Specifically, high acid numbers reflect the naturally occurring naphthenic acids in the fuel from the crude source or a reflection of contamination with acidic compounds. High acid number fuel due to naphthenic acids are common in certain parts of the world and are not considered problematic during use. Yet, it's the first time they're seen at port Fujairah.
Fuels contaminated with extraneous acidic compounds however have been linked to many operational problems in the past. ISO 8217 recognises that presence of acids even if within the specified limits of ISO 8217:2010 i.e. 2.5 mg KOH/g, can cause operational problems if the acids present in fuels are not naturally occurring Naphthenic acids.
Moreover, an investigative analysis using FTIR and GCMS test methods has been carried out on a selection of these fuels.
The outcome is a mixed picture of contamination with low levels of certain fatty acids and phenols. Some of the specific compounds detected include 4 cumyl phenol, Bisphenol and commonly found fatty acids Palmitic and Stearic acids.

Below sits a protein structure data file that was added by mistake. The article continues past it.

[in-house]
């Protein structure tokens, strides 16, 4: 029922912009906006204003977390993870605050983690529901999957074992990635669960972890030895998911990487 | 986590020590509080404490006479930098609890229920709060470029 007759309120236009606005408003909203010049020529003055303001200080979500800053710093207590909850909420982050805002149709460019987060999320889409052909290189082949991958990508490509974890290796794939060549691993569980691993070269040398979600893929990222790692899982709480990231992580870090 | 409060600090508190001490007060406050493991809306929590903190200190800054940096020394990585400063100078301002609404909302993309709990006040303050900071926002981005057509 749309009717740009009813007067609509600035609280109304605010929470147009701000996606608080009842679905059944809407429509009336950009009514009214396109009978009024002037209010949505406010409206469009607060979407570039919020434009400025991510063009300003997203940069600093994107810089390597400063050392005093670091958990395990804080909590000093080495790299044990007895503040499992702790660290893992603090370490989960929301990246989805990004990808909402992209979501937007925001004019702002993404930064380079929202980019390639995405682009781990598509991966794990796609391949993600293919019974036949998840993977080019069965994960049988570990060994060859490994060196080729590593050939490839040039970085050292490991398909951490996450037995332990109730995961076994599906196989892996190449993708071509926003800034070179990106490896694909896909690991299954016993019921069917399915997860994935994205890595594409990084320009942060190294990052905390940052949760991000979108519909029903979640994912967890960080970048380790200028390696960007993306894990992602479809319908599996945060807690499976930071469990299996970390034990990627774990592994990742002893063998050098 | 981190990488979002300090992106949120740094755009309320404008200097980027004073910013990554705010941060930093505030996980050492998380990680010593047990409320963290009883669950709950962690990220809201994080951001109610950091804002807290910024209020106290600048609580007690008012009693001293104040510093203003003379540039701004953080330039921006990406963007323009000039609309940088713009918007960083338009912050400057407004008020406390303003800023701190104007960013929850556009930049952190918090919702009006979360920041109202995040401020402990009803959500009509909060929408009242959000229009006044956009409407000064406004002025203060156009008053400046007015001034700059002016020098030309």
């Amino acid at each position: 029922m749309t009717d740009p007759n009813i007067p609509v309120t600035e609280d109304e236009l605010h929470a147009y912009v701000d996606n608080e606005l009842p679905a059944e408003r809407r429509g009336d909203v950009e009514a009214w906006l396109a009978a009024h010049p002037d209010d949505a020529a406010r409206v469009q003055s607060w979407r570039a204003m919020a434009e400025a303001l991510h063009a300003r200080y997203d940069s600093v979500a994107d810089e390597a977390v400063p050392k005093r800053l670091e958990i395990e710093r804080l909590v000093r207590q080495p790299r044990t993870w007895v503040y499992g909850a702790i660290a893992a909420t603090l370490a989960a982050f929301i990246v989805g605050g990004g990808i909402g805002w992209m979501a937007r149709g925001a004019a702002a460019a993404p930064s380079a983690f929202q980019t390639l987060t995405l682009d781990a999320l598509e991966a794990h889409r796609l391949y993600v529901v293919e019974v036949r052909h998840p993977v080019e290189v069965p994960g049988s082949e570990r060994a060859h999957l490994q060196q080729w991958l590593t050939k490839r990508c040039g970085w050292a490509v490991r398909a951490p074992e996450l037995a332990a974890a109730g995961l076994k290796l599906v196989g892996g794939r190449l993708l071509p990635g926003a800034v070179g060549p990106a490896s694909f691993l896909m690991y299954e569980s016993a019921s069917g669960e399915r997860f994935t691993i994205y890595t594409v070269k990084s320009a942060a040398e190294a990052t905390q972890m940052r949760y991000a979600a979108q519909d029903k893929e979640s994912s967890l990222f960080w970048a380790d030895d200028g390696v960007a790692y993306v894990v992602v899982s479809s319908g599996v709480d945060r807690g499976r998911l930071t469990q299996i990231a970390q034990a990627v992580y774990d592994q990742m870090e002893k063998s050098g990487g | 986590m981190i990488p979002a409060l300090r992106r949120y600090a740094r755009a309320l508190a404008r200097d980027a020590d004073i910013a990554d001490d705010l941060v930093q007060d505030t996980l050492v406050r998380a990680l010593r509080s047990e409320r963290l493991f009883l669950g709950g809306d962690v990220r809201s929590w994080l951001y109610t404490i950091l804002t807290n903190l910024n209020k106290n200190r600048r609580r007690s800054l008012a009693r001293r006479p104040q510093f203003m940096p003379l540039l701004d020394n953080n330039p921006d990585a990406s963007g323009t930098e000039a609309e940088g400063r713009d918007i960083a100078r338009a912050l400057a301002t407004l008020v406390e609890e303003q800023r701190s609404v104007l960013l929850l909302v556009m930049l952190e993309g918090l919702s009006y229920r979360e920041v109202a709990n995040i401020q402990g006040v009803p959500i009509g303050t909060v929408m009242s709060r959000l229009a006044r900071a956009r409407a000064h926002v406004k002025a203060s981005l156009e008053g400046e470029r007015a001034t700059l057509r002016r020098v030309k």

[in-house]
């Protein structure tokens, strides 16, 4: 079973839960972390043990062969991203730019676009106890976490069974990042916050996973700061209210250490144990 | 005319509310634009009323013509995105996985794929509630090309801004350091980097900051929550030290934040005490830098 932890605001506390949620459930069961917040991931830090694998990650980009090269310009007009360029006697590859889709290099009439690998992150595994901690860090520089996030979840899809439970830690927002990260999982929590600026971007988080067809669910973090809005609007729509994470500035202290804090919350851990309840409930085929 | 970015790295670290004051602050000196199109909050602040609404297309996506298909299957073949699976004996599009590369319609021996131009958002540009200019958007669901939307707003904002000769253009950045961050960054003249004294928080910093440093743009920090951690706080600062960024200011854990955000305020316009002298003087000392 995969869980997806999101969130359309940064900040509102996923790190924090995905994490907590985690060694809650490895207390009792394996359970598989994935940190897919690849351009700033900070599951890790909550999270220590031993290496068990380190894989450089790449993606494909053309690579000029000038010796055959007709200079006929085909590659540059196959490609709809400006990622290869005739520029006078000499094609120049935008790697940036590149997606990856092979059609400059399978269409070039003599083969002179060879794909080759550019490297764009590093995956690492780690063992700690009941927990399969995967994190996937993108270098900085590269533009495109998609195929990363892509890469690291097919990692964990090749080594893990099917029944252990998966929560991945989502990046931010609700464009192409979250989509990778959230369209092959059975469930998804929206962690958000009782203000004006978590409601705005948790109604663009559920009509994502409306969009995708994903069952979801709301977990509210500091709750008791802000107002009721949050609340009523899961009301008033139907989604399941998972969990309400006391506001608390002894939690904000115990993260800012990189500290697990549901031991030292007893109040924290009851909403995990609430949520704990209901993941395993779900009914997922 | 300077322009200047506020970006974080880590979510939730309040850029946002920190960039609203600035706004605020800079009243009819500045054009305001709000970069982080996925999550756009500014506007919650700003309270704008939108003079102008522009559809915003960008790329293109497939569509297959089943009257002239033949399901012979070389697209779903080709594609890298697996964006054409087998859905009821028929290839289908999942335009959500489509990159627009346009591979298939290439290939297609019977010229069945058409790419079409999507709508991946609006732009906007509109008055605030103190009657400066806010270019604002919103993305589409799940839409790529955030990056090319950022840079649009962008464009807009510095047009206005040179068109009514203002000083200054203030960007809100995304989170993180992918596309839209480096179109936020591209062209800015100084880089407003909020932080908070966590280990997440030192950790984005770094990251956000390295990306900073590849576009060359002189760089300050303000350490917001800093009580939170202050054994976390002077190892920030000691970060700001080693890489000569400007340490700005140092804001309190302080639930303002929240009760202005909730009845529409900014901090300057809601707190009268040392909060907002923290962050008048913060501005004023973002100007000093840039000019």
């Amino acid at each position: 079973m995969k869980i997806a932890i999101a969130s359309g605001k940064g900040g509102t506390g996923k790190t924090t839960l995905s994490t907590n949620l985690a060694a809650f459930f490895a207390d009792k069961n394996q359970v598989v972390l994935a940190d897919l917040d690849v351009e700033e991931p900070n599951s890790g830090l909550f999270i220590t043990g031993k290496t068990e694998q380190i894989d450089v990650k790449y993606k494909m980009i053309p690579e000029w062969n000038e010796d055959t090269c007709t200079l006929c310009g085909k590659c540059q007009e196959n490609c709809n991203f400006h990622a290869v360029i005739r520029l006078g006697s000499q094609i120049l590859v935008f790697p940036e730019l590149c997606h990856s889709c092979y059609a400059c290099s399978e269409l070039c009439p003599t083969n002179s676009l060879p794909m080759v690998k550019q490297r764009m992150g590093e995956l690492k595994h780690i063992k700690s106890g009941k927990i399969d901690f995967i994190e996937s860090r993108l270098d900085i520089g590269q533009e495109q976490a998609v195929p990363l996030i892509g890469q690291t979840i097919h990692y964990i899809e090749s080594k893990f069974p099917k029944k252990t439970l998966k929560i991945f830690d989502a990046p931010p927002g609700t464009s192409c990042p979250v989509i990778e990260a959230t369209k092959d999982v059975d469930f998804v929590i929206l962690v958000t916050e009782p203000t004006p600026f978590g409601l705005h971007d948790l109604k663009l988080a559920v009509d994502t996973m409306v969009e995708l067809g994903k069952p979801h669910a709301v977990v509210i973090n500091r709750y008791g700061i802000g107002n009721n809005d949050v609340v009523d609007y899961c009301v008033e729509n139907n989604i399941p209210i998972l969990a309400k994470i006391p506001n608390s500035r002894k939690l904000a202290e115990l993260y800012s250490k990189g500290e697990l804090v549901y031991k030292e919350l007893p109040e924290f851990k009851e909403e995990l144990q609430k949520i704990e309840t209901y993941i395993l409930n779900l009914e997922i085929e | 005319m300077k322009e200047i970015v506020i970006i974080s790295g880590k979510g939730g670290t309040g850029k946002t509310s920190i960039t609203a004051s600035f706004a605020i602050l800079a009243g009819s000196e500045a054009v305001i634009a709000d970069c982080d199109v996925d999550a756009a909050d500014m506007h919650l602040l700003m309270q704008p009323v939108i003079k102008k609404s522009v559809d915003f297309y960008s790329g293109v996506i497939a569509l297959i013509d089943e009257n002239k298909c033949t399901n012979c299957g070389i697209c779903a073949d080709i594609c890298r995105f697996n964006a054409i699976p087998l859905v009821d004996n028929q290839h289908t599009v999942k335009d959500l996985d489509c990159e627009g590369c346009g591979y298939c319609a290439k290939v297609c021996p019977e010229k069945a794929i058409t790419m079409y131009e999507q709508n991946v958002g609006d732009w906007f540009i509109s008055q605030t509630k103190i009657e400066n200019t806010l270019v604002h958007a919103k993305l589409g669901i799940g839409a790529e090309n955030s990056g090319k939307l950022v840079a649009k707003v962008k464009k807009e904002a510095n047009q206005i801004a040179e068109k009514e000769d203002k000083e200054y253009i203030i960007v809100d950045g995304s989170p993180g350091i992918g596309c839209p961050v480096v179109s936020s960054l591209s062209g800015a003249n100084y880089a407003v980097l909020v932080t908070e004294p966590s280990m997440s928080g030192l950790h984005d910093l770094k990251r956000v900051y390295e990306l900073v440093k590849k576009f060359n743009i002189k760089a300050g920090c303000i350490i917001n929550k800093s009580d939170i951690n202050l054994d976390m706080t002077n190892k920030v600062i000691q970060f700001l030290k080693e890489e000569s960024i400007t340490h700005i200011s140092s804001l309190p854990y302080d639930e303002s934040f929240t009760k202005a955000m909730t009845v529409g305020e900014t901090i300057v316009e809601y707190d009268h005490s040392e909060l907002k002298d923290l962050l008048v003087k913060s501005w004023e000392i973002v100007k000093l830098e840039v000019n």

All individual components have been found at low levels but in combination with a number of unidentified components the total concentration in some cases is much higher.
According to Lloyd's Register, in the past the same tests have shown that these components have been linked with severe operational problems, particularly around filters, fuel injection pumps and fuel injectors.
Therefore, FOBAS alerts that any such contaminants even at low levels contravenes the stipulations of Revised MARPOL Annex VI regulation 18.3 and International Marine Fuel Standard ISO 8217, Clause 5.
In the meantime, they recommend that vessels bunkering at Fujairah port better test any HFO for its acid number if not already doing so as standard and confirm with suppliers that they are supplying fuel in compliance with MARPOL Annex VI Reg 18.3 and ISO8217 general requirements clause 5.